[Python-ideas] for/except/else syntax
gerald.britton at gmail.com
Fri Oct 9 02:12:31 CEST 2009
The thing is, if you read the documentation, it is not misleading. It
does just what it says it does. The problem Guido identified, is that
too many folks don't read the documentation, but try to figure it out
by reading examples. Small wonder they get confused!
On Thu, Oct 8, 2009 at 8:09 PM, Yuvgoog Greenle <ubershmekel at gmail.com> wrote:
> On Thu, Oct 8, 2009 at 4:07 PM, George Sakkis <george.sakkis at gmail.com> wrote:
>> Agreed. The more people disagree on how "for/else" should be spelled,
>> the more I think there is no keyword that can encapsulate what it does
>> unambiguously. Certainly "then" leaves me as clueless as "else" for
>> the reasons above. I was thinking of something verbose like
>> "elifnotbreak", but not only it is ugly, it is not 100% accurate; the
>> correct spelling would be "elifnotbreakandnotreturnandnotexception" ;)
> I agree with you on "then" giving no clues but I think you're wrong
> about the spelling. The correct spelling would be "if not break".
> x = y / z
> if condition:
> The above code translated to "George Sakkis Language" should be spelled:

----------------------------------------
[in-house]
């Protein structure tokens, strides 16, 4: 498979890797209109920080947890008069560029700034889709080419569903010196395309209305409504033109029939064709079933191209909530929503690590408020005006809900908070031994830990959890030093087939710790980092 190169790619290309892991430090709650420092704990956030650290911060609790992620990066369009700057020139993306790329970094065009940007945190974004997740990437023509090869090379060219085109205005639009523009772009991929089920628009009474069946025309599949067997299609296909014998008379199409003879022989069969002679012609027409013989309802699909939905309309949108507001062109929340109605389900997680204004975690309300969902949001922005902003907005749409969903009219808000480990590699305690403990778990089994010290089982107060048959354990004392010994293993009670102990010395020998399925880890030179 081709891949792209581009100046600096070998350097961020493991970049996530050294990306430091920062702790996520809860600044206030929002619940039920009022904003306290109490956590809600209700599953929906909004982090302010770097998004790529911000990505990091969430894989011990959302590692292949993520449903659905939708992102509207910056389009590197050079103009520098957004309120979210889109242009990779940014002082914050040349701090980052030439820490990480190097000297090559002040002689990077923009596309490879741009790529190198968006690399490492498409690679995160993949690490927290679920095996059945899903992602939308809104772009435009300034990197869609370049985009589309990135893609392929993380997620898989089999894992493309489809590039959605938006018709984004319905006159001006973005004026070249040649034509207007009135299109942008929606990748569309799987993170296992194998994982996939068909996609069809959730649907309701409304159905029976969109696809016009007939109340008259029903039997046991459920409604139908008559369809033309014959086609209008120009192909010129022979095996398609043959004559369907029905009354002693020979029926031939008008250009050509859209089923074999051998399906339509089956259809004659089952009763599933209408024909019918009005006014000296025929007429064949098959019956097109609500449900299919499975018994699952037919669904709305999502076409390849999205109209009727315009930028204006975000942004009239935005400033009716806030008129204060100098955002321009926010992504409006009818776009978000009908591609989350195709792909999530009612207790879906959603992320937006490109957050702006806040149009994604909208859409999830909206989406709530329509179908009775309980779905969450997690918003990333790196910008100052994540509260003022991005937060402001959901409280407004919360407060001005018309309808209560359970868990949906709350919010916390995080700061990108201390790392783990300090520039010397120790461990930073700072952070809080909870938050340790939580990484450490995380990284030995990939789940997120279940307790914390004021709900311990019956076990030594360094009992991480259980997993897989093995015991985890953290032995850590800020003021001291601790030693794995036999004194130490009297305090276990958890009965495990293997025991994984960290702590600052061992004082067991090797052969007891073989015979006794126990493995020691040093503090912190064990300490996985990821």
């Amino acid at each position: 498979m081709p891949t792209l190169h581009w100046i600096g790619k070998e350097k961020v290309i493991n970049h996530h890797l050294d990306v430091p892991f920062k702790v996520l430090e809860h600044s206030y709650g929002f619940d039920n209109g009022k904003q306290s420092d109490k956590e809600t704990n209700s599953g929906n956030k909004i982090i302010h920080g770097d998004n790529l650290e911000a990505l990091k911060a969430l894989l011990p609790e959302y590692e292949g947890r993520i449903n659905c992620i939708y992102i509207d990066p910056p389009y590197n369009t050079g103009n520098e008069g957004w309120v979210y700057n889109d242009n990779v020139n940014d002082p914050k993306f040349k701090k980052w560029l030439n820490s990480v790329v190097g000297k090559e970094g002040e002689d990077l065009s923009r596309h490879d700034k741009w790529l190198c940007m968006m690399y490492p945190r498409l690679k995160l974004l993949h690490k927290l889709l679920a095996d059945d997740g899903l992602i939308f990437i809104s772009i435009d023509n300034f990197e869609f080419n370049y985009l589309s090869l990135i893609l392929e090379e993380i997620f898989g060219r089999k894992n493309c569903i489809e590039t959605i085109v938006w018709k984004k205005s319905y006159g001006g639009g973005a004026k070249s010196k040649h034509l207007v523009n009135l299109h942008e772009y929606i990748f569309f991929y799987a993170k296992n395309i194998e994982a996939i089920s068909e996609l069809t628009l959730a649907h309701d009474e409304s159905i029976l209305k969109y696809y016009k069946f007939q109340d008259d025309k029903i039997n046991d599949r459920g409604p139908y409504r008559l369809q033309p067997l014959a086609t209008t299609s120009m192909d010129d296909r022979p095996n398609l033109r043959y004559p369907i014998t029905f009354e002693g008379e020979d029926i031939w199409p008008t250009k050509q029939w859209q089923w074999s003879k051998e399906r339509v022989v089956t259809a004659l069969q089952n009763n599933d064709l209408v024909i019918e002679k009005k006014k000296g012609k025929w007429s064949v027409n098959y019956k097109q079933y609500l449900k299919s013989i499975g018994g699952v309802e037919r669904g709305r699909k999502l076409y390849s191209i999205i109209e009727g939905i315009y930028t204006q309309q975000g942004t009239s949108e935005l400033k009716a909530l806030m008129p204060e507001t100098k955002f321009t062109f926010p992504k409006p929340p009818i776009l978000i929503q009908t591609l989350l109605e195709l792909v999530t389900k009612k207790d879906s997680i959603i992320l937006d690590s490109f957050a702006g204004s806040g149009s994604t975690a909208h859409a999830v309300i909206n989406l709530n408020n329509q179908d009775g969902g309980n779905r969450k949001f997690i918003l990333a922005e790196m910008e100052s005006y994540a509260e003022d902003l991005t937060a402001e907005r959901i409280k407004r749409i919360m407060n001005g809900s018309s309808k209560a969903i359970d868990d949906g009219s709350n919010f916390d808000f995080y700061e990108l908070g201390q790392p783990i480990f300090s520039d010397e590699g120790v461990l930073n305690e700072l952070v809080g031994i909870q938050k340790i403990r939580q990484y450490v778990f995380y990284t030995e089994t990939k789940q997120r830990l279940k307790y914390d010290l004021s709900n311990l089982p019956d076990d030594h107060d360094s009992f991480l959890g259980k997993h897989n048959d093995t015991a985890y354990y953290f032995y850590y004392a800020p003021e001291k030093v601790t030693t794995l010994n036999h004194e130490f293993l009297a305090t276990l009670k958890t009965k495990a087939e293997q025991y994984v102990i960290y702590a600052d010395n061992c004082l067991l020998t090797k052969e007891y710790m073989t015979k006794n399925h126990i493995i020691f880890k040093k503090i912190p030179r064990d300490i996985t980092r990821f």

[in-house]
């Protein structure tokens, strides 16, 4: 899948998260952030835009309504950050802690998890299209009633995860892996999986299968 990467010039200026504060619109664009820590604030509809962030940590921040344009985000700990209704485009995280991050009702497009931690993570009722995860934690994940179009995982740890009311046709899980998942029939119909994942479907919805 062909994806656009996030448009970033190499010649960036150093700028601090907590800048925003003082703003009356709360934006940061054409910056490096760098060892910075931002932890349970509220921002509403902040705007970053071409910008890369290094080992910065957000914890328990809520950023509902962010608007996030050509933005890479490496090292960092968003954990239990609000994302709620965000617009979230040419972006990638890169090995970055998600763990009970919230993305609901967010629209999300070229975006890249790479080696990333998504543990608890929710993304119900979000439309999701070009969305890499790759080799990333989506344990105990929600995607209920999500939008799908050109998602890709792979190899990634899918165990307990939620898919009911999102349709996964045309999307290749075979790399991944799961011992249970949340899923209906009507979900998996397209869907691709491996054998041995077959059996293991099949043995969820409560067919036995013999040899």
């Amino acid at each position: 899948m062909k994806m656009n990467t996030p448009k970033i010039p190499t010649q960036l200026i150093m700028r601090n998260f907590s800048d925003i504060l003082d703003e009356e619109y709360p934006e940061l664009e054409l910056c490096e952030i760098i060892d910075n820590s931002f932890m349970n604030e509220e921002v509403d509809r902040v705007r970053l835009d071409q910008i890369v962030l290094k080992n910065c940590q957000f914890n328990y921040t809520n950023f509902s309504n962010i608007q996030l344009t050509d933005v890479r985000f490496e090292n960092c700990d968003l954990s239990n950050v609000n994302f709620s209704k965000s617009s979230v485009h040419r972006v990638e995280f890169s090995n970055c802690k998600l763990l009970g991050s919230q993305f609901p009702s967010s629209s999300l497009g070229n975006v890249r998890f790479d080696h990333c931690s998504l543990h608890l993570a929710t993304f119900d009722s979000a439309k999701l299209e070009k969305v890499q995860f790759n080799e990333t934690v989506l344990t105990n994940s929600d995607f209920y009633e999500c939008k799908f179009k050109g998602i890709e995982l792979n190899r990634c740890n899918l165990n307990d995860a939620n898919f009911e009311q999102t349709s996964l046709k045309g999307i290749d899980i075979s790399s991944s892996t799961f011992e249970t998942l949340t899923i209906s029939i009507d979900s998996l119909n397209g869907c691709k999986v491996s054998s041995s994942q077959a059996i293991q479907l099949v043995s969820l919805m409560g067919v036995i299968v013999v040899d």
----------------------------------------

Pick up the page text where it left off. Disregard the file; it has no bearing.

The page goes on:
> x = y / x
> if condition and notreturnandnotexception:
> So because it's obvious that everything in python is under the
> condition of "notreturnandnotexception", your point is moot.
> The "else" in "for...break...else" is very simply a condition tested
> after the loop finished (exactly like any other "if" that would
> immediately follow the loop). The condition that's tested is simple:
> "if there was a break - skip this".
> So your spelling exaggeration doesn't worry me :). The fact that
> python-ideas can't agree on a better syntax for python 4/5 does. I
> appreciate the lesson taught, as Guido put it, but I think python can
> have a long term plan concerning this old, rare and misleading syntax.
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